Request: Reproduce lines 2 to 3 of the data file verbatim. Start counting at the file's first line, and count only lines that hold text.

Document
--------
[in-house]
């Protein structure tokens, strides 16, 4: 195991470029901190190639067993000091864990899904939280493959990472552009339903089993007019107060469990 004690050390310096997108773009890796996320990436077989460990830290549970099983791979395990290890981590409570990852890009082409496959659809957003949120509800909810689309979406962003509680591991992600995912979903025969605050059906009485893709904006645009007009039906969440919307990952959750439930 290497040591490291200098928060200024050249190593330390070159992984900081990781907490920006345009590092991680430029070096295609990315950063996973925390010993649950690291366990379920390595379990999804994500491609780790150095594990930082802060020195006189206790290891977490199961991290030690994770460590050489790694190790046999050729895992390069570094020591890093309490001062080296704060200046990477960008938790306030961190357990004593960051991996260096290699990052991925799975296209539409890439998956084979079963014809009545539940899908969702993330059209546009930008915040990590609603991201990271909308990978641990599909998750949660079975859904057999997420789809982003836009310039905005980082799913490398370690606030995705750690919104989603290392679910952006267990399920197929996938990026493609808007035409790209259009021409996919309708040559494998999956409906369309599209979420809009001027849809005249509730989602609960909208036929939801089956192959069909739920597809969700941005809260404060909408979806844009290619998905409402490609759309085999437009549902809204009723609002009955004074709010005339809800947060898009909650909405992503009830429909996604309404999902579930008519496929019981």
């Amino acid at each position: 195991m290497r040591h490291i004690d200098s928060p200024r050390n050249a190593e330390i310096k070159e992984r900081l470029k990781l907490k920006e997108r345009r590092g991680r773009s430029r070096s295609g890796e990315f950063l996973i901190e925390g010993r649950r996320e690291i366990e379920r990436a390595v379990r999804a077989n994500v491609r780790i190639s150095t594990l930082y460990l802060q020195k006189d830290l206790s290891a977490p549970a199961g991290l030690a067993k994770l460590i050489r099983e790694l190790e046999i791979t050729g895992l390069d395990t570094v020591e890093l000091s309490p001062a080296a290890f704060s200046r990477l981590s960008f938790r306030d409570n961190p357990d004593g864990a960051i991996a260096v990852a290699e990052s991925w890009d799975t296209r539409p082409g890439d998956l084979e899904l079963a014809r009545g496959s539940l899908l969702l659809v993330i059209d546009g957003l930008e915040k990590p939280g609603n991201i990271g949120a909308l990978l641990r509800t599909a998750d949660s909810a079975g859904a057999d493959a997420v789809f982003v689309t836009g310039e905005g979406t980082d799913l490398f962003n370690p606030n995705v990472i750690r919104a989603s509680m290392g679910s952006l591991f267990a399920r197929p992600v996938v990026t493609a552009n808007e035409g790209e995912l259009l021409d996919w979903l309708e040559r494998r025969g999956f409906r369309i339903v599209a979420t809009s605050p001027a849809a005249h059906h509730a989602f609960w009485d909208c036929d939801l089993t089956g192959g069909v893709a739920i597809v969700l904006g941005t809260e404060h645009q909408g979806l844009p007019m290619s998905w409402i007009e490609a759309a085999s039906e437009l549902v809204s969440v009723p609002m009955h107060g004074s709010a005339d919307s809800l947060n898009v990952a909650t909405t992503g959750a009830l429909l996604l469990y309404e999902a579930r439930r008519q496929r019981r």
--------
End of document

């Protein structure tokens, strides 16, 4: 195991470029901190190639067993000091864990899904939280493959990472552009339903089993007019107060469990 004690050390310096997108773009890796996320990436077989460990830290549970099983791979395990290890981590409570990852890009082409496959659809957003949120509800909810689309979406962003509680591991992600995912979903025969605050059906009485893709904006645009007009039906969440919307990952959750439930 290497040591490291200098928060200024050249190593330390070159992984900081990781907490920006345009590092991680430029070096295609990315950063996973925390010993649950690291366990379920390595379990999804994500491609780790150095594990930082802060020195006189206790290891977490199961991290030690994770460590050489790694190790046999050729895992390069570094020591890093309490001062080296704060200046990477960008938790306030961190357990004593960051991996260096290699990052991925799975296209539409890439998956084979079963014809009545539940899908969702993330059209546009930008915040990590609603991201990271909308990978641990599909998750949660079975859904057999997420789809982003836009310039905005980082799913490398370690606030995705750690919104989603290392679910952006267990399920197929996938990026493609808007035409790209259009021409996919309708040559494998999956409906369309599209979420809009001027849809005249509730989602609960909208036929939801089956192959069909739920597809969700941005809260404060909408979806844009290619998905409402490609759309085999437009549902809204009723609002009955004074709010005339809800947060898009909650909405992503009830429909996604309404999902579930008519496929019981």
């Amino acid at each position: 195991m290497r040591h490291i004690d200098s928060p200024r050390n050249a190593e330390i310096k070159e992984r900081l470029k990781l907490k920006e997108r345009r590092g991680r773009s430029r070096s295609g890796e990315f950063l996973i901190e925390g010993r649950r996320e690291i366990e379920r990436a390595v379990r999804a077989n994500v491609r780790i190639s150095t594990l930082y460990l802060q020195k006189d830290l206790s290891a977490p549970a199961g991290l030690a067993k994770l460590i050489r099983e790694l190790e046999i791979t050729g895992l390069d395990t570094v020591e890093l000091s309490p001062a080296a290890f704060s200046r990477l981590s960008f938790r306030d409570n961190p357990d004593g864990a960051i991996a260096v990852a290699e990052s991925w890009d799975t296209r539409p082409g890439d998956l084979e899904l079963a014809r009545g496959s539940l899908l969702l659809v993330i059209d546009g957003l930008e915040k990590p939280g609603n991201i990271g949120a909308l990978l641990r509800t599909a998750d949660s909810a079975g859904a057999d493959a997420v789809f982003v689309t836009g310039e905005g979406t980082d799913l490398f962003n370690p606030n995705v990472i750690r919104a989603s509680m290392g679910s952006l591991f267990a399920r197929p992600v996938v990026t493609a552009n808007e035409g790209e995912l259009l021409d996919w979903l309708e040559r494998r025969g999956f409906r369309i339903v599209a979420t809009s605050p001027a849809a005249h059906h509730a989602f609960w009485d909208c036929d939801l089993t089956g192959g069909v893709a739920i597809v969700l904006g941005t809260e404060h645009q909408g979806l844009p007019m290619s998905w409402i007009e490609a759309a085999s039906e437009l549902v809204s969440v009723p609002m009955h107060g004074s709010a005339d919307s809800l947060n898009v990952a909650t909405t992503g959750a009830l429909l996604l469990y309404e999902a579930r439930r008519q496929r019981r």